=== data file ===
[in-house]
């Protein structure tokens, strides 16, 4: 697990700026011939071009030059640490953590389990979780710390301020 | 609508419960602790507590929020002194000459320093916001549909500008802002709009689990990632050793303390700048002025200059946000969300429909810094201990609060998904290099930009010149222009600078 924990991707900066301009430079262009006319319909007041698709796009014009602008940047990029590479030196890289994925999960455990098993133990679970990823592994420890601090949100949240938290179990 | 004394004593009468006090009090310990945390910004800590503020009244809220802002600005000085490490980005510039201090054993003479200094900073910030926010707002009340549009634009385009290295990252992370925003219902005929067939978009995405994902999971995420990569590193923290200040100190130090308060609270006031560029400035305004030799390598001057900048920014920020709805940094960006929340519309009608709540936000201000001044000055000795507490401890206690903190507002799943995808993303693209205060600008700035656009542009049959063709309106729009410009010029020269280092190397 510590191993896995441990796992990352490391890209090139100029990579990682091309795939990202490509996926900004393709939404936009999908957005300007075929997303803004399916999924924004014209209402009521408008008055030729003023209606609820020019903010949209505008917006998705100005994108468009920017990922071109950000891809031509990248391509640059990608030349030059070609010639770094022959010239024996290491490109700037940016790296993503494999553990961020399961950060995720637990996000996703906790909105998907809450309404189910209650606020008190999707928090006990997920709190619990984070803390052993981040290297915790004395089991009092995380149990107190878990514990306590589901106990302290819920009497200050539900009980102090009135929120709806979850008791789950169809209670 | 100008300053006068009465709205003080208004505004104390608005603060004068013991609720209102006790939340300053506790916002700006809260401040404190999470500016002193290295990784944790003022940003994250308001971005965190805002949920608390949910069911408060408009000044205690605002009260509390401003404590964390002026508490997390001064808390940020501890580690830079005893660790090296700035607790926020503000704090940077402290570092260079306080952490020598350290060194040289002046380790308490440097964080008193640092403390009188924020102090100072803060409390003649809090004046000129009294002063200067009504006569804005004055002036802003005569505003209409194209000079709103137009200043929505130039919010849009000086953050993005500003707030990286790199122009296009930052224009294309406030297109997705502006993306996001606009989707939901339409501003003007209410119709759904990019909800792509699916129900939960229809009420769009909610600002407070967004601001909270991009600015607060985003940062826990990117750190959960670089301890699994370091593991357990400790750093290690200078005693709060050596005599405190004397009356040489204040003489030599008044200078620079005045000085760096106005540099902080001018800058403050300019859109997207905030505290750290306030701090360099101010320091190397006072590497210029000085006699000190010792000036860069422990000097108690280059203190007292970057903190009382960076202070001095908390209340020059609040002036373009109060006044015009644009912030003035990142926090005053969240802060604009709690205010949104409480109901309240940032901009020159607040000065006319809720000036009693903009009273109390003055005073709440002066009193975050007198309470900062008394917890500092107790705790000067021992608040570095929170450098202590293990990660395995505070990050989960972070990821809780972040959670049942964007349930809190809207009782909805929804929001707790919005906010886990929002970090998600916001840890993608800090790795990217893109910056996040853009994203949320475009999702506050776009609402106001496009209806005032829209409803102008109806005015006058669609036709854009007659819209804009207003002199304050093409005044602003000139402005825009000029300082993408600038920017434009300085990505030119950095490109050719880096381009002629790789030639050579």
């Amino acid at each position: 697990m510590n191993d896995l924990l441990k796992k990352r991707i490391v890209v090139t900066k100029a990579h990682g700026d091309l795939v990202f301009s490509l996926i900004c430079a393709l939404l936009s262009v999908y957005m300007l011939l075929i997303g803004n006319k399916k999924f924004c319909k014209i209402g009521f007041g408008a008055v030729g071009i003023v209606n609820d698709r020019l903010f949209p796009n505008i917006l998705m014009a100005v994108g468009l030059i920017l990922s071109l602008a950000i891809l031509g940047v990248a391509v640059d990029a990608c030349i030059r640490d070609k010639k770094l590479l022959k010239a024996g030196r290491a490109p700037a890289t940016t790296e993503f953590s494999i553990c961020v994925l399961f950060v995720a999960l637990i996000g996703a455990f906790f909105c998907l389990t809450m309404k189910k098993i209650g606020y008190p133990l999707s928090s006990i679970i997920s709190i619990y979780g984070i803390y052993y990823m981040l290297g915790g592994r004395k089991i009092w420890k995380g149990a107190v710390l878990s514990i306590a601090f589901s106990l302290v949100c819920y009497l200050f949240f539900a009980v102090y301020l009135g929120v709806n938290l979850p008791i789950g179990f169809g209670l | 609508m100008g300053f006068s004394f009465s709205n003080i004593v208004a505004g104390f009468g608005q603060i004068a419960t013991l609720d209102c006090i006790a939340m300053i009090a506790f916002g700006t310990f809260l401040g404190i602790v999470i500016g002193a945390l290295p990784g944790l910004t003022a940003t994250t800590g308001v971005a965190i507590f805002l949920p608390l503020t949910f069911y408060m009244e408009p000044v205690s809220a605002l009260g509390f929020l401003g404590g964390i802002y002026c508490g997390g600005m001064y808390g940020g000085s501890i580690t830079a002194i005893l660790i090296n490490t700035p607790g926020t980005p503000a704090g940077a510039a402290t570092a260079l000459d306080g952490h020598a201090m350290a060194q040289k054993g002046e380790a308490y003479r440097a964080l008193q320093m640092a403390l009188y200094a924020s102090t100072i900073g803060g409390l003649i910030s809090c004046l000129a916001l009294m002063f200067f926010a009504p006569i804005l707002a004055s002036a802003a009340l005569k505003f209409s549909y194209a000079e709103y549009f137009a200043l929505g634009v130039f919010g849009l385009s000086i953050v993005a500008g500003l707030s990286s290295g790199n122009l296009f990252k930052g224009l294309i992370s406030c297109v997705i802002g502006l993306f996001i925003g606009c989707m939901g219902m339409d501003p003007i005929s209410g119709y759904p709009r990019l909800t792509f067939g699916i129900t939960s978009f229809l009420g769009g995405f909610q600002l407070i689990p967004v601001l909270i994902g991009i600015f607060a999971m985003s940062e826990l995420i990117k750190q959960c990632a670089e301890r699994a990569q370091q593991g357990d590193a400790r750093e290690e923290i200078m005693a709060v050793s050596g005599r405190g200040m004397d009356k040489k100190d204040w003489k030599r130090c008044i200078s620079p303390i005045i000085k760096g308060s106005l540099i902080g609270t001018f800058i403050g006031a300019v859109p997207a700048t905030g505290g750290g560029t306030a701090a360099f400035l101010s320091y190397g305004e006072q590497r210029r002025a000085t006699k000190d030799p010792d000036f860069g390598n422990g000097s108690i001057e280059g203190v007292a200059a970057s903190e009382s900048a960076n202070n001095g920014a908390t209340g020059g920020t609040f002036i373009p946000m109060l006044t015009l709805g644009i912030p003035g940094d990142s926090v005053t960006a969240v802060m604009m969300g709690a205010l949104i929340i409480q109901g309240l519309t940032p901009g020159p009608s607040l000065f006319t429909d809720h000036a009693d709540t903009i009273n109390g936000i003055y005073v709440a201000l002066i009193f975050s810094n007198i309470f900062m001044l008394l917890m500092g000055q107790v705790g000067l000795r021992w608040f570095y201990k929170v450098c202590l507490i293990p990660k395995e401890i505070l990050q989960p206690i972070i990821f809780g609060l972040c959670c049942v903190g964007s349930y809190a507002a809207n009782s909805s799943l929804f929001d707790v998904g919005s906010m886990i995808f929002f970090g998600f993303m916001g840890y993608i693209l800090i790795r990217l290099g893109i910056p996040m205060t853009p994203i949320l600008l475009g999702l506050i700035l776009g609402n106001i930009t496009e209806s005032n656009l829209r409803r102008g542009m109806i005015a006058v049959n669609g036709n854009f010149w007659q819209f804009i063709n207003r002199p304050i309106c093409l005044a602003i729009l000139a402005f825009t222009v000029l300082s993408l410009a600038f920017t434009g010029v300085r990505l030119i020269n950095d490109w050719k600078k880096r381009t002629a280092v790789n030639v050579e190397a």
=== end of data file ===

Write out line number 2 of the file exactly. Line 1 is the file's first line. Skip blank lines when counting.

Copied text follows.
């Protein structure tokens, strides 16, 4: 697990700026011939071009030059640490953590389990979780710390301020 | 609508419960602790507590929020002194000459320093916001549909500008802002709009689990990632050793303390700048002025200059946000969300429909810094201990609060998904290099930009010149222009600078 924990991707900066301009430079262009006319319909007041698709796009014009602008940047990029590479030196890289994925999960455990098993133990679970990823592994420890601090949100949240938290179990 | 004394004593009468006090009090310990945390910004800590503020009244809220802002600005000085490490980005510039201090054993003479200094900073910030926010707002009340549009634009385009290295990252992370925003219902005929067939978009995405994902999971995420990569590193923290200040100190130090308060609270006031560029400035305004030799390598001057900048920014920020709805940094960006929340519309009608709540936000201000001044000055000795507490401890206690903190507002799943995808993303693209205060600008700035656009542009049959063709309106729009410009010029020269280092190397 510590191993896995441990796992990352490391890209090139100029990579990682091309795939990202490509996926900004393709939404936009999908957005300007075929997303803004399916999924924004014209209402009521408008008055030729003023209606609820020019903010949209505008917006998705100005994108468009920017990922071109950000891809031509990248391509640059990608030349030059070609010639770094022959010239024996290491490109700037940016790296993503494999553990961020399961950060995720637990996000996703906790909105998907809450309404189910209650606020008190999707928090006990997920709190619990984070803390052993981040290297915790004395089991009092995380149990107190878990514990306590589901106990302290819920009497200050539900009980102090009135929120709806979850008791789950169809209670 | 100008300053006068009465709205003080208004505004104390608005603060004068013991609720209102006790939340300053506790916002700006809260401040404190999470500016002193290295990784944790003022940003994250308001971005965190805002949920608390949910069911408060408009000044205690605002009260509390401003404590964390002026508490997390001064808390940020501890580690830079005893660790090296700035607790926020503000704090940077402290570092260079306080952490020598350290060194040289002046380790308490440097964080008193640092403390009188924020102090100072803060409390003649809090004046000129009294002063200067009504006569804005004055002036802003005569505003209409194209000079709103137009200043929505130039919010849009000086953050993005500003707030990286790199122009296009930052224009294309406030297109997705502006993306996001606009989707939901339409501003003007209410119709759904990019909800792509699916129900939960229809009420769009909610600002407070967004601001909270991009600015607060985003940062826990990117750190959960670089301890699994370091593991357990400790750093290690200078005693709060050596005599405190004397009356040489204040003489030599008044200078620079005045000085760096106005540099902080001018800058403050300019859109997207905030505290750290306030701090360099101010320091190397006072590497210029000085006699000190010792000036860069422990000097108690280059203190007292970057903190009382960076202070001095908390209340020059609040002036373009109060006044015009644009912030003035990142926090005053969240802060604009709690205010949104409480109901309240940032901009020159607040000065006319809720000036009693903009009273109390003055005073709440002066009193975050007198309470900062008394917890500092107790705790000067021992608040570095929170450098202590293990990660395995505070990050989960972070990821809780972040959670049942964007349930809190809207009782909805929804929001707790919005906010886990929002970090998600916001840890993608800090790795990217893109910056996040853009994203949320475009999702506050776009609402106001496009209806005032829209409803102008109806005015006058669609036709854009007659819209804009207003002199304050093409005044602003000139402005825009000029300082993408600038920017434009300085990505030119950095490109050719880096381009002629790789030639050579």